Feb. 7 (UPI) -- When you have a history of illegally filming your opponents during a seven-year span, you don't get the benefit of the doubt.
The Falcons were practicing on its field near the Rice University campus when security noticed an uninvited flying object. The drone was grounded by the security officers who later determined it was sent from the nearby residential neighborhood, according to MMQB's Peter King.
Many drones are equipped with cameras.
ESPN's Don Van Natta and Seth Wickersham wrote a long report in 2015 about the Patriots' history of filming 40 games of its opponents from 2000 through 2007.
Drones were banned from 4 p.m. to midnight on Feb. 5 within 35 miles of NRG Stadium, according to the Federal Aviation Administration. The FAA also banned flights over the Houston facility.
"Drones are becoming much more popular, but they also pose certain safety risks," said FAA administrator Michael Huerta. "We're working closely with our safety and security partners to spread the No Drone Zone message as widely as possible."
NFL teams received permission from the FAA for the limited use of drones in 2015. Teams are allowed to employ drones over their own practices as long as they comply with local, state, and federal laws. It is illegal to fly drones near Major League Baseball, NFL, NCAA Division I college football games, and major auto races.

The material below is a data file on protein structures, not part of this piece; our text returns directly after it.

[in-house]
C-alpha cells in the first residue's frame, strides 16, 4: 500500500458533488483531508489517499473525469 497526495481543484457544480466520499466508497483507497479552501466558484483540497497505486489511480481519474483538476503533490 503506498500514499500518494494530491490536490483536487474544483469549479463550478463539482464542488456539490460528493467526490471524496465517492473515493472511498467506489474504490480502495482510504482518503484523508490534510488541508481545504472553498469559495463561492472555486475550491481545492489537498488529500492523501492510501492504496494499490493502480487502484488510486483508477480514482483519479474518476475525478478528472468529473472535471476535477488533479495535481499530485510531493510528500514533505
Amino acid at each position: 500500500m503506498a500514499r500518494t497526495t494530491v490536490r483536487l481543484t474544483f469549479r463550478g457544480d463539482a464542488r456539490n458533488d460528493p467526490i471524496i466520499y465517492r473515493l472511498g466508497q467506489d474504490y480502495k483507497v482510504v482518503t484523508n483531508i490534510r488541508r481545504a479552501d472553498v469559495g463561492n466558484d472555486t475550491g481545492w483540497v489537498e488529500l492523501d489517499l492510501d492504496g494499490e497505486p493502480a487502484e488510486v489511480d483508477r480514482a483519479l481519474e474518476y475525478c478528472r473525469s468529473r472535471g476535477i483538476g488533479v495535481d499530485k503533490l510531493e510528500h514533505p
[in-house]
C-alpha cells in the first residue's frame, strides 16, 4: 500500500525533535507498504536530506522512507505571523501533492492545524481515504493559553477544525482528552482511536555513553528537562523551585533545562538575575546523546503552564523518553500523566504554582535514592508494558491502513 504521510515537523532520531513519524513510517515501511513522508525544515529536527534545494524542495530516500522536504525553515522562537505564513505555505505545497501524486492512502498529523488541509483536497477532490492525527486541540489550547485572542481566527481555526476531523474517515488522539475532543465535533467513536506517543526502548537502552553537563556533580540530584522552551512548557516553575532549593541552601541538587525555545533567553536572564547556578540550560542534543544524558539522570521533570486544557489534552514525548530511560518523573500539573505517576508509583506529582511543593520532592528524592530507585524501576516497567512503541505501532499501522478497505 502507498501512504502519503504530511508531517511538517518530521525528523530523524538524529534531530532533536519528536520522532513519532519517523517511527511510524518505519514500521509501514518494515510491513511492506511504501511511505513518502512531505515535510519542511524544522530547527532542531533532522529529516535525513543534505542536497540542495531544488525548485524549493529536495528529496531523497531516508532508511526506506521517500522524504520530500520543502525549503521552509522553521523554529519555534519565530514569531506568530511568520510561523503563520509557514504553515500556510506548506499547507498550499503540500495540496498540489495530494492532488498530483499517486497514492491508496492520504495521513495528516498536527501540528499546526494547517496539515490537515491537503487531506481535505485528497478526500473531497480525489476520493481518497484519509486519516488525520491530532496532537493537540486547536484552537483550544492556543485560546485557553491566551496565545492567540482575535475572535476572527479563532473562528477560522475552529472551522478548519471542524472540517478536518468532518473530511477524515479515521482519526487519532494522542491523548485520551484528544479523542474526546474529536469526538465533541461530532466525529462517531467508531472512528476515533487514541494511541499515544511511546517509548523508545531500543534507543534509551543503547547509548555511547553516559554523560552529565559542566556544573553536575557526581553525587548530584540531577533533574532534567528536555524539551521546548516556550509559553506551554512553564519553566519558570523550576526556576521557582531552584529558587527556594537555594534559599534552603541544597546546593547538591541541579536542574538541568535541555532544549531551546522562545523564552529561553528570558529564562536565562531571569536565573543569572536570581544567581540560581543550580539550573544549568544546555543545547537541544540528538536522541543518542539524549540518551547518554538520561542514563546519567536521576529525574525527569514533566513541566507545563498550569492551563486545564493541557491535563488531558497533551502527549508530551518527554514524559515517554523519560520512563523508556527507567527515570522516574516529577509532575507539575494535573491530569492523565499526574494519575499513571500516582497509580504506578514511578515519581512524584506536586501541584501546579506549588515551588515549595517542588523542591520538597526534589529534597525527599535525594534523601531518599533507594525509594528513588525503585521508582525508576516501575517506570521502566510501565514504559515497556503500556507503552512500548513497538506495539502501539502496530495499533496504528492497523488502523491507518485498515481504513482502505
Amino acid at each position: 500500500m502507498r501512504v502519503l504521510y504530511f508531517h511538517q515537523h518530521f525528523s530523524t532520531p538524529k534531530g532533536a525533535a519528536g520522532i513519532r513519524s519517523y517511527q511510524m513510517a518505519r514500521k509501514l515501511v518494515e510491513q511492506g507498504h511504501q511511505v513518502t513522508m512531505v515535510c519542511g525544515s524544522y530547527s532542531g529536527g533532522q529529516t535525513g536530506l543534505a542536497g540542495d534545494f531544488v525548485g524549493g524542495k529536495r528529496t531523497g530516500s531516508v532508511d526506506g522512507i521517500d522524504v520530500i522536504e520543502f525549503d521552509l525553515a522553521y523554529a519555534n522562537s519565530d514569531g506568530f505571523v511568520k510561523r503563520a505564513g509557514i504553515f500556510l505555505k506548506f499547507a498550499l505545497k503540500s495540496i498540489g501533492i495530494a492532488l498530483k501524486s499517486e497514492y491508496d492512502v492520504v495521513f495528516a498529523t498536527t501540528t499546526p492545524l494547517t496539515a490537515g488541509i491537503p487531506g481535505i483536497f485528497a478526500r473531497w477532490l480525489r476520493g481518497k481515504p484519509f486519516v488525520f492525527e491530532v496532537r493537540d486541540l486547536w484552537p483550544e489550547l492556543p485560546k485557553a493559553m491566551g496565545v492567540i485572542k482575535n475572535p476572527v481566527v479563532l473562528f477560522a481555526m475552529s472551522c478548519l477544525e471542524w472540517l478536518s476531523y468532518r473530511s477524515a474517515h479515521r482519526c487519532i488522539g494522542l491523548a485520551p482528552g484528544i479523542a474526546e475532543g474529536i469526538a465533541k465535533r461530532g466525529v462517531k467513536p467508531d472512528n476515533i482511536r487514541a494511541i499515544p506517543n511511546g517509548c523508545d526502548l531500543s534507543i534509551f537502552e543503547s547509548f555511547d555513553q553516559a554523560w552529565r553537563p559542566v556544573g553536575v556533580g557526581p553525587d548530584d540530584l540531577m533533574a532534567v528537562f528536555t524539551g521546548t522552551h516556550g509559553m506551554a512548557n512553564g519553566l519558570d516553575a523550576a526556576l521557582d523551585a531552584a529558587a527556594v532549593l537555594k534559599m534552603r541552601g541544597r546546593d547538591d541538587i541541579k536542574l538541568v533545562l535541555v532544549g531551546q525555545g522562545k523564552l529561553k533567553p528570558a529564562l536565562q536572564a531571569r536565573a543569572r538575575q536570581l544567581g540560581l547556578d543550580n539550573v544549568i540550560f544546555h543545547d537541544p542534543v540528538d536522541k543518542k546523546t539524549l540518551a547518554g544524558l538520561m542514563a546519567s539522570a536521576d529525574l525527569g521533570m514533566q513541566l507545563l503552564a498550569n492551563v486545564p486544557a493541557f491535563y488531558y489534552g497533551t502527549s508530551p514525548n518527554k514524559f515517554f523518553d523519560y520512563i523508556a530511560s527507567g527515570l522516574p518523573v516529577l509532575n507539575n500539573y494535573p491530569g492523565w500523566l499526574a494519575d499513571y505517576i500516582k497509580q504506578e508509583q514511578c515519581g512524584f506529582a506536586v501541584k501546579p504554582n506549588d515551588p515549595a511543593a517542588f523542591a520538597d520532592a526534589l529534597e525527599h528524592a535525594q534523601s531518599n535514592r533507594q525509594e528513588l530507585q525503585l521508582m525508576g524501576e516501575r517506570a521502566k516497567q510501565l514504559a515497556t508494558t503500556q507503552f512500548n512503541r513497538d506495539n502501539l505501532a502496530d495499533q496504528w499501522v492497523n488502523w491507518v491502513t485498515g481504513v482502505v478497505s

Another mysterious incident occurred before the contest, when offensive coordinator Kyle Shanahan lost his playbook and his bag. The Falcons' offensive game plan for the Super Bowl ended up in the hands of San Francisco Examiner columnist Art Spader, who mistakenly picked it up. Shanahan was able to retrieve his bag from Spader.
"Multiple teams called Seattle, unsolicited, with advice on how to secure the team's practices for the Super Bowl," a Sports Illustrated report said. "Their message was clear: You're not playing John Fox's Broncos again. You're facing Bill Belichick and the Patriots. You never know who might be watching."
The Seahawks responded by hiring extra guards, who secured a nearby 1,400-foot hill and scanned parking areas and other areas with vantage points of the team's drills. Seattle lost that Super Bowl 28-24 to New England on a last-minute interception.
When the NFL punished the Patriots for Deflategate, it referenced the filming incident as a reason for harsher discipline.
"Here, there are several factors that merit strong consideration in assessing discipline," the league wrote in a 2015 statement. "The first is the club's prior record. In 2007 the club and several individuals were sanctioned for videotaping signals of opposing defensive coaches in violation of the Constitution and Bylaws. Under the Integrity of the Game Policy, this prior violation of competitive rules was properly considered in determining the discipline in this case."
The Patriots have denied taping its opponents' practices and walkthroughs.